Club Sports, Sports

Thousands of BU students are part of club sports program

Assistant manager of intramural and club sports Ryan Parsons believes that club sports are important to the BU community. PHOTO BY HALEY ABRAM/ DAILY FREE PRESS STAFF

Boston University is well-known for its varsity sports teams. From multiple teams nationally ranked to players who are professional prospects, it is easy to call BU an athletic powerhouse.

However, there are teams besides the varsity sports. These athletes make up the 34 club teams that Boston University offers.

“A varsity sport is run by coaches in our athletic department, [you are] typically recruited to come play for the university. Students receive scholarships,” said Ryan Parsons, assistant manager of intramural and club sports. “Club sports are student-run teams. All of our clubs have E-board members … while these teams have coaches as well, they are brought on by the team and are picked by the players rather than the school itself.”

Although the club teams do not receive the same resources that their varsity counterparts get from the university, Parsons said he does believe there are perks to playing on a club team.

“I would say our biggest perk is the real world preparation,” he said. “They are student-run organizations, a lot of students are in leadership roles, they get real world experience while still getting to play their passion. They get to put that on their resume and it’s a little less chaotic than varsity sports so it is more flexible if you miss a practice or two.”

BU’s club sports program is made up of about 1,000 students — including All-Americans, highly-ranked players and national champions — who have competed regionally and nationally on 33 different men’s, women’s and co-ed teams for the past 40 years.

Some of the club sports that BU offers may not be mainstream in New England but they do offer students the ability to play and possibly develop a new passion, Parsons said.

“We offer sports anywhere from your kind of your generic soccers and hockeys we also offer cricket, and five forms of martial arts, synchronized swimming and water polo,” Parsons said. “Sports that typically aren’t a staple of Boston and the Northeast, but we offer them and give anyone, all BU students a chance to try it out.”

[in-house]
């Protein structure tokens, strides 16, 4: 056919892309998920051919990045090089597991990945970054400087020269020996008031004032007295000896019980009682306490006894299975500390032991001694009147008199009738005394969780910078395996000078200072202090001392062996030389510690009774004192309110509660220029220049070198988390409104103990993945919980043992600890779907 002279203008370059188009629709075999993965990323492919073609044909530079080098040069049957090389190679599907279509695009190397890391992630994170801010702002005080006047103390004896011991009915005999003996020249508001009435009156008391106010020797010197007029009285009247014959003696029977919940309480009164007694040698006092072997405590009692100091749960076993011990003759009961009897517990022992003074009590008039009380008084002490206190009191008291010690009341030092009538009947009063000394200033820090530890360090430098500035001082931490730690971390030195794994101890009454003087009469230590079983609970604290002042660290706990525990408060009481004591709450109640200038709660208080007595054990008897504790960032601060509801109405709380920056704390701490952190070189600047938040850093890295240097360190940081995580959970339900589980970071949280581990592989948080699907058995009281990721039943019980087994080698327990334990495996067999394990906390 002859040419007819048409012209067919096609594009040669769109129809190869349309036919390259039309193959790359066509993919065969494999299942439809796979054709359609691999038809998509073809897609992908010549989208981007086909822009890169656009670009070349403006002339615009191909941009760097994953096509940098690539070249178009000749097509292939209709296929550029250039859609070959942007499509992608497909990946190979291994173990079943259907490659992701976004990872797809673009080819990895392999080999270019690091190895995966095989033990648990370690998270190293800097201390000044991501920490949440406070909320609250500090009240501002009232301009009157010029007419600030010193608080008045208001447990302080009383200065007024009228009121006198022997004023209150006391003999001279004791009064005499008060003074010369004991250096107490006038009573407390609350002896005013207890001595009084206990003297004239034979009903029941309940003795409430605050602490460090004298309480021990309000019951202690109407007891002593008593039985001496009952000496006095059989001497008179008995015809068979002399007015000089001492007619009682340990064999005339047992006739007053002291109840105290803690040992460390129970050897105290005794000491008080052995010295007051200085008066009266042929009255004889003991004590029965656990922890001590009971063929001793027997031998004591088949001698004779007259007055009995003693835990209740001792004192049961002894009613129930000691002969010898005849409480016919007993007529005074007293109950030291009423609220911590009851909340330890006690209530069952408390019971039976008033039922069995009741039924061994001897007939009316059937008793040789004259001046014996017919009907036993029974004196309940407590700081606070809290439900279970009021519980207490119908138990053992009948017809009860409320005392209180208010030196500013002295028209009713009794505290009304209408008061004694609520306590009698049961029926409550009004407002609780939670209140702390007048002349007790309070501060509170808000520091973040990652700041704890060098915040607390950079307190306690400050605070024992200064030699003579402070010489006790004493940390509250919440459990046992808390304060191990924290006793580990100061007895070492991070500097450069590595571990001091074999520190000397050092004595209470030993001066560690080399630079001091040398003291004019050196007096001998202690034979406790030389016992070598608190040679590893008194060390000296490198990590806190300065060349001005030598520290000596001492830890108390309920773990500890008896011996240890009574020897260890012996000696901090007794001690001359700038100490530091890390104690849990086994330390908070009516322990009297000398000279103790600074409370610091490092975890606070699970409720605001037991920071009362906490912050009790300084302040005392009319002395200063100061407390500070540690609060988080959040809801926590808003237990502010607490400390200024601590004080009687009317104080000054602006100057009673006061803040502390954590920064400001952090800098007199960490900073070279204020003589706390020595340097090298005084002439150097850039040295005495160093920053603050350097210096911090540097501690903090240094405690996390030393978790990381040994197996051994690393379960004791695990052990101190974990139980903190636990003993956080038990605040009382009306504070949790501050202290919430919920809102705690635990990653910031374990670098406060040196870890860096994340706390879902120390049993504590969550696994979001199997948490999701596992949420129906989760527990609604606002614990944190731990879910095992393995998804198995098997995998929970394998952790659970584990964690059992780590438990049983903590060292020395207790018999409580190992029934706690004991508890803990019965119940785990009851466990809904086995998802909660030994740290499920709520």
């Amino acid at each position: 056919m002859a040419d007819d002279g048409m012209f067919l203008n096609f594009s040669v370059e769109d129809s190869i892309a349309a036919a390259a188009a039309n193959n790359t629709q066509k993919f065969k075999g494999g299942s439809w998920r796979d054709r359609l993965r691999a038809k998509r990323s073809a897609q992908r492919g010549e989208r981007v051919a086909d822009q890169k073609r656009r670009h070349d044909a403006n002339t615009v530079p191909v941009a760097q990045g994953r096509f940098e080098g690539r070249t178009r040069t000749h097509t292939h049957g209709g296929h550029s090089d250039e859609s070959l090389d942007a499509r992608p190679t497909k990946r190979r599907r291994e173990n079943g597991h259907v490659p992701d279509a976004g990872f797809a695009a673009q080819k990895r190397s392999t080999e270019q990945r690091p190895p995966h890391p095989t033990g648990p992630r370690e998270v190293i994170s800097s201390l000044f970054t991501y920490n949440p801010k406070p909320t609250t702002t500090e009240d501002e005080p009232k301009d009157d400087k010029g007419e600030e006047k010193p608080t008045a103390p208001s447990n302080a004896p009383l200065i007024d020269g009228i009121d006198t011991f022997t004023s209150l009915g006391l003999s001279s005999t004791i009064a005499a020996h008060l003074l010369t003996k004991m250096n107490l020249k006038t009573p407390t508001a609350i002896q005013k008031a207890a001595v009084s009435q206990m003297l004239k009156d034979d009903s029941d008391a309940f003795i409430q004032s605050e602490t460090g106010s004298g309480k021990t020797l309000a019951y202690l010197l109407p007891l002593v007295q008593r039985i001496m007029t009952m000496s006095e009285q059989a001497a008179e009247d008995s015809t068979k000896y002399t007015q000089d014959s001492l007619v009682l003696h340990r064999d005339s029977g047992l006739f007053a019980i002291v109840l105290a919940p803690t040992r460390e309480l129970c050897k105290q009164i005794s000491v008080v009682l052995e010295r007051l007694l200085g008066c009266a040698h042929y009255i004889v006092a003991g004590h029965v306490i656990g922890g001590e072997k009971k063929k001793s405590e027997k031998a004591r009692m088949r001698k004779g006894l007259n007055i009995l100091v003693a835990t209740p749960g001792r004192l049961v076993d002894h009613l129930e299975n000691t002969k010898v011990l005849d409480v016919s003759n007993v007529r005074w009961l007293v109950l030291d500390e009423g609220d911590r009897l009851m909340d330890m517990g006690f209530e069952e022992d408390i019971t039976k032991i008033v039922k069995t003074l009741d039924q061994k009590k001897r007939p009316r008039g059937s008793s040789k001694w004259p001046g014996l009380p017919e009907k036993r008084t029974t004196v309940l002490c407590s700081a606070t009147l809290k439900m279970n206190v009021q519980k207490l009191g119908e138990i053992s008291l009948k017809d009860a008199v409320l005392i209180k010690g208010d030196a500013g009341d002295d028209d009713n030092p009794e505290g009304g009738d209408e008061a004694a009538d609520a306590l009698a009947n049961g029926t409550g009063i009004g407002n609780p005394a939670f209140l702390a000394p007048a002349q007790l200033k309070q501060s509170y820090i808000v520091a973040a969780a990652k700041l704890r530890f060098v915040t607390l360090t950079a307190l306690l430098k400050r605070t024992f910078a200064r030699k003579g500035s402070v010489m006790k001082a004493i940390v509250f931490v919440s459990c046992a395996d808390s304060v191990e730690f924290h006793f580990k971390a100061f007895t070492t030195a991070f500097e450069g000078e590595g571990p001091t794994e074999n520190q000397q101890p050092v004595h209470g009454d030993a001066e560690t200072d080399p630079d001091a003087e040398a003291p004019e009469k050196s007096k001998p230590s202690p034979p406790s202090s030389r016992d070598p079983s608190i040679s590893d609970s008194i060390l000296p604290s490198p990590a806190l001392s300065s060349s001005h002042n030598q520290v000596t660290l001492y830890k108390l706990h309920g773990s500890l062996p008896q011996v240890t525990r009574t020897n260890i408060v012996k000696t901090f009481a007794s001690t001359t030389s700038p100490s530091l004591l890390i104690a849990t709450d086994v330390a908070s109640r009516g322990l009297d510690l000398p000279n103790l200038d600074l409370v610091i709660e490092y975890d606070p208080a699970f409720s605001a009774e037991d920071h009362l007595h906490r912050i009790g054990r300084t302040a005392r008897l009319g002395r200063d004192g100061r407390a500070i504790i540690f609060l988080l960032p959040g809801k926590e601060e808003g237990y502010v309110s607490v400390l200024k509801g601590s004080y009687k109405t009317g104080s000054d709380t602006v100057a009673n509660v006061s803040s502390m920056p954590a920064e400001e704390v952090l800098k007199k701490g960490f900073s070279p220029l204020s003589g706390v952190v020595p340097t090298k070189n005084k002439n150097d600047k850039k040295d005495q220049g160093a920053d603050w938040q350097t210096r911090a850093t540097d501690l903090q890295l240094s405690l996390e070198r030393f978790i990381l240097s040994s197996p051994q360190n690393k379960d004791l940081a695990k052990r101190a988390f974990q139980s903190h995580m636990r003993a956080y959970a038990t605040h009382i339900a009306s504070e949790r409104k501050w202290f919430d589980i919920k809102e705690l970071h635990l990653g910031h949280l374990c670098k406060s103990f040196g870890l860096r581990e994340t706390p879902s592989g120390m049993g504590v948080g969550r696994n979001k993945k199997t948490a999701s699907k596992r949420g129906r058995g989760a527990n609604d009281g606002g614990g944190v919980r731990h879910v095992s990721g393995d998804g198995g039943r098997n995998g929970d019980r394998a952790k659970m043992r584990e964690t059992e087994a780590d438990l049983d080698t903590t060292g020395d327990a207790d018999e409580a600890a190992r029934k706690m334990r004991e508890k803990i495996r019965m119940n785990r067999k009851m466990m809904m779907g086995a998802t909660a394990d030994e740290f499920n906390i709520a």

It is also common for athletes to use club sports as a platform to continue their passions while still keeping up with BU’s rigorous academics, Parsons said.

“I’ve been skating all of my life,” BU figure skating captain Taylor Dean said. “Part of my reason for choosing BU was that there was a skating team. I’ve been wanting to come here since I was little. It kind of worked out that there was a skating team … It just all worked out perfectly.”

Despite all the success that the program has had over the years, Parsons did note that there are some struggles that he has seen when it comes to the program.

“We have 34 clubs now, and we definitely want to take on more. We want to help everyone out. Space requirements are tough, being an urban campus wedged on Comm. Ave.,” Parsons said. “We wish we had 100 fields and 10 million ice rinks and basketball courts but unfortunately that is not realistic. So we have to deal with what we get.”

Despite these issues, BU’s club teams still remain competitive every year. Because they do not recruit it is very difficult to know how the teams are going to be every year, which can add an element of surprise, Parsons said.

“Last year we had figure skating win a national championship,” Parsons said. “Two years ago, men’s volleyball was a national championship.”

When club teams win, the BU club sports program is right among their biggest fans, Dean said.

Club sports really does a lot for us, and they were one of our biggest supporters when we won,” Dean wrote in an email. “They bought us a banner and displayed it and our trophy at FitRec. We’re really thankful for all they do for us and help us in achieving our goals.”

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